"Curtis exhibits mental toughness. His picture should be in the dictionary right there beside mental toughness and what that really means because he displays it, he understands how to deal with it. It's amazing to watch him go through it.
"I talked to him and tried to use that philosophy to try and help me understand that it was a pain and that it was going to be there and not go away. Why make it a distraction? Just make it part of your normal being and everyday life.''
Martin, when asked where he gets his resolve from, said, "You just learn how to push through it and how to take yourself to different pain tolerance, or take your threshold to a different level every time. I've learned from one injury to another to get better with dealing with it.''
Martin said he doesn't look at his refusal to bow out of games as a "pride thing,'' but as his "obligation'' to the team.
"Most of the time you're not going to play healthy, you're going to be in some type of pain,'' he said. "I believe a lot of times your value and your legacy and consistency depends on how well you deal with things like that. My main thought is that all pain is temporary. It can't last forever. You can get through it for three hours in a game and then you can suffer and cry and everything afterward.''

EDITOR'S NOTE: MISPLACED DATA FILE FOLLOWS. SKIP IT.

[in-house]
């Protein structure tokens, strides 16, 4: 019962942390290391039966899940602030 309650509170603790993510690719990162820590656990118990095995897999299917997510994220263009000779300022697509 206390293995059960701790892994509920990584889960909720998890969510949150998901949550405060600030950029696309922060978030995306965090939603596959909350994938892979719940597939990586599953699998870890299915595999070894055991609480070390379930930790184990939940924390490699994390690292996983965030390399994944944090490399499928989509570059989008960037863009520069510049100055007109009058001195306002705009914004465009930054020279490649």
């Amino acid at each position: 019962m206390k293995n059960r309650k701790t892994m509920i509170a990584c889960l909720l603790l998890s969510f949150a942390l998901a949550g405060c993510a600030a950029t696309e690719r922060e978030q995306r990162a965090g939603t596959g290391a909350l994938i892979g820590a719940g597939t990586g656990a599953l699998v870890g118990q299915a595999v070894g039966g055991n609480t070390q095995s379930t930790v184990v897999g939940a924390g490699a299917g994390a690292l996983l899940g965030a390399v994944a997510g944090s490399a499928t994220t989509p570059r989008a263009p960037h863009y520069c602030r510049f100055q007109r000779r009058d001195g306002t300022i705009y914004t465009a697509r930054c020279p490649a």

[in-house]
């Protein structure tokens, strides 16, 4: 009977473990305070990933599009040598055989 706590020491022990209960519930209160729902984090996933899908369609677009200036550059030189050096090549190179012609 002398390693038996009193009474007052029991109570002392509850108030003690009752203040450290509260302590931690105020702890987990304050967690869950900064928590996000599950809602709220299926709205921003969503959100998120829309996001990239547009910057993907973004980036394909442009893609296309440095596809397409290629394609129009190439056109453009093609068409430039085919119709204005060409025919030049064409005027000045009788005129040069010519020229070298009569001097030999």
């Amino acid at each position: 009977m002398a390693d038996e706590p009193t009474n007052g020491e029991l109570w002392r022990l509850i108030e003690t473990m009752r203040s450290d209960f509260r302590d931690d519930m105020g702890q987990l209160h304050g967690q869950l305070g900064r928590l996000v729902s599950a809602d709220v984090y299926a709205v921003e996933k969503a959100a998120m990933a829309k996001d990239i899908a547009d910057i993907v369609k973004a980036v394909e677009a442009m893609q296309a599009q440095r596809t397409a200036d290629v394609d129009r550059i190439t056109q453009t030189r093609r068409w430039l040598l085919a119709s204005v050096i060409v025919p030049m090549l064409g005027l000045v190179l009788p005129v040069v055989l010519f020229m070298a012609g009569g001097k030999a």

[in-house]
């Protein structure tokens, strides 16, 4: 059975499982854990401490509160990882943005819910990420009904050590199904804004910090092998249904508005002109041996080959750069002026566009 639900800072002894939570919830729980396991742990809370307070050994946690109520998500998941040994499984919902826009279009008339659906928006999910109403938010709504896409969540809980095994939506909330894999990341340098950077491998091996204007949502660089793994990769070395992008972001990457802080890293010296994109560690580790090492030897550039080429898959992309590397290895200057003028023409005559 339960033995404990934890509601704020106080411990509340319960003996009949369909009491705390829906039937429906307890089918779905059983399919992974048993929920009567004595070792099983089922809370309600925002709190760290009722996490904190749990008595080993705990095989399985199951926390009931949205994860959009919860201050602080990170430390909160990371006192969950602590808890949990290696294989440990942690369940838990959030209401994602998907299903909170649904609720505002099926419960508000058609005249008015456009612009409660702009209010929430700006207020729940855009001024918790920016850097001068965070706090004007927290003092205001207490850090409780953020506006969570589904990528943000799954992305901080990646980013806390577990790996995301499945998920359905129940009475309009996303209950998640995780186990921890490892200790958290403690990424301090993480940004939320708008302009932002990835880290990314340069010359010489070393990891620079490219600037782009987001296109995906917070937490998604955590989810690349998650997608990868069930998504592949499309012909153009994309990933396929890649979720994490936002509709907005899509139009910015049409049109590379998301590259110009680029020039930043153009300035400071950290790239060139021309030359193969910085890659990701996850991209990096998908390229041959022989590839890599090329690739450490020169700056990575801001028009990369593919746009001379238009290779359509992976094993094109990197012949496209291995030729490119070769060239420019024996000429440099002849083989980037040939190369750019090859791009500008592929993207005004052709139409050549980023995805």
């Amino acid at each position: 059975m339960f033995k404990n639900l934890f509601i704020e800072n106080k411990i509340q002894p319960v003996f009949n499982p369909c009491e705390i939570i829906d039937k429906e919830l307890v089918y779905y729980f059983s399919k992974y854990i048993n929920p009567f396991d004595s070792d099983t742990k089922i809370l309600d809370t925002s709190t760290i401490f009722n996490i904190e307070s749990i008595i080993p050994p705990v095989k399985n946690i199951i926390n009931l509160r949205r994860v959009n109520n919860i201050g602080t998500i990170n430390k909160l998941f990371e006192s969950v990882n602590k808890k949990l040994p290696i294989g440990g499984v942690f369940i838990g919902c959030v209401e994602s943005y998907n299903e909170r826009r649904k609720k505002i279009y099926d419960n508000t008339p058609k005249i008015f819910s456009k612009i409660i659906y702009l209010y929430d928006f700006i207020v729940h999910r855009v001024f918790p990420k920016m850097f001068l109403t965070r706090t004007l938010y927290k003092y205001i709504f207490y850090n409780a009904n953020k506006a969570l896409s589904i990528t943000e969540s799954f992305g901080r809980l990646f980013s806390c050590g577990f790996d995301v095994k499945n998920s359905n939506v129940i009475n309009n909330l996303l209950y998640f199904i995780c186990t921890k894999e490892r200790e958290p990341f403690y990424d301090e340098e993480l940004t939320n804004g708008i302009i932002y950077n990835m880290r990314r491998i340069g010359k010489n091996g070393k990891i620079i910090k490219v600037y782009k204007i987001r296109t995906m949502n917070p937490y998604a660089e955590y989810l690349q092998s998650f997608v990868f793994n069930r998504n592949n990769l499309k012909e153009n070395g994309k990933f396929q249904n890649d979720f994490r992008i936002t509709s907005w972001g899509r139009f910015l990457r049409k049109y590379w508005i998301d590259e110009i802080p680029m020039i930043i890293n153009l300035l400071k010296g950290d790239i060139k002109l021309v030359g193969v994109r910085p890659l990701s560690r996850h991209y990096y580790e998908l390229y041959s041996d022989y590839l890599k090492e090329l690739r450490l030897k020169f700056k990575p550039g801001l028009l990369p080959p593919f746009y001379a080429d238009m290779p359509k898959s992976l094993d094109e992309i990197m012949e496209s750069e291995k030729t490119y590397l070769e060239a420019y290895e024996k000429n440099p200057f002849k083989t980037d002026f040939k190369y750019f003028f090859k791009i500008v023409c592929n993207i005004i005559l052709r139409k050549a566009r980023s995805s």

Things to look for in the Jaguars' game:
-Jags' running back Fred Taylor has faced the Jets twice and rushed for 100-plus yards both times. Taylor has rushed for 261 yards and a TD on 52 carries against the Jets. On Sept. 29, 2002, he posted his second-most yards from scrimmage against the Jets _ 237 yards on 142 rushing and 95 yards receiving.
-Jags' quarterback Byron Leftwich has played one game against the Jets, completing 17-of-33 for 172 yards and a INT for a 54.1 passer rating.
-Jags' receiver Jimmy Smith has played in five games against the Jets, catching 15 passes for 229 yards and a TD.
-Chad Pennington has played the Jags twice, completing 46-of-73 passes for 517 yards, 1 TD, 2 INTs and a 77.3 rating.
-Curtis Martin has played six games against the Jags, rushing for 378 yards and 3 TDs on 106 carries and catching 18 passes for 139 yards. He has no 100-yard rushing game among those starts, though he did rush for more than 100 in the Jets' 1998 season playoff win.
-Laveranues Coles, who's from Jacksonville and went to high school there, caught 8 passes for 97 yards in his only start against the Jags.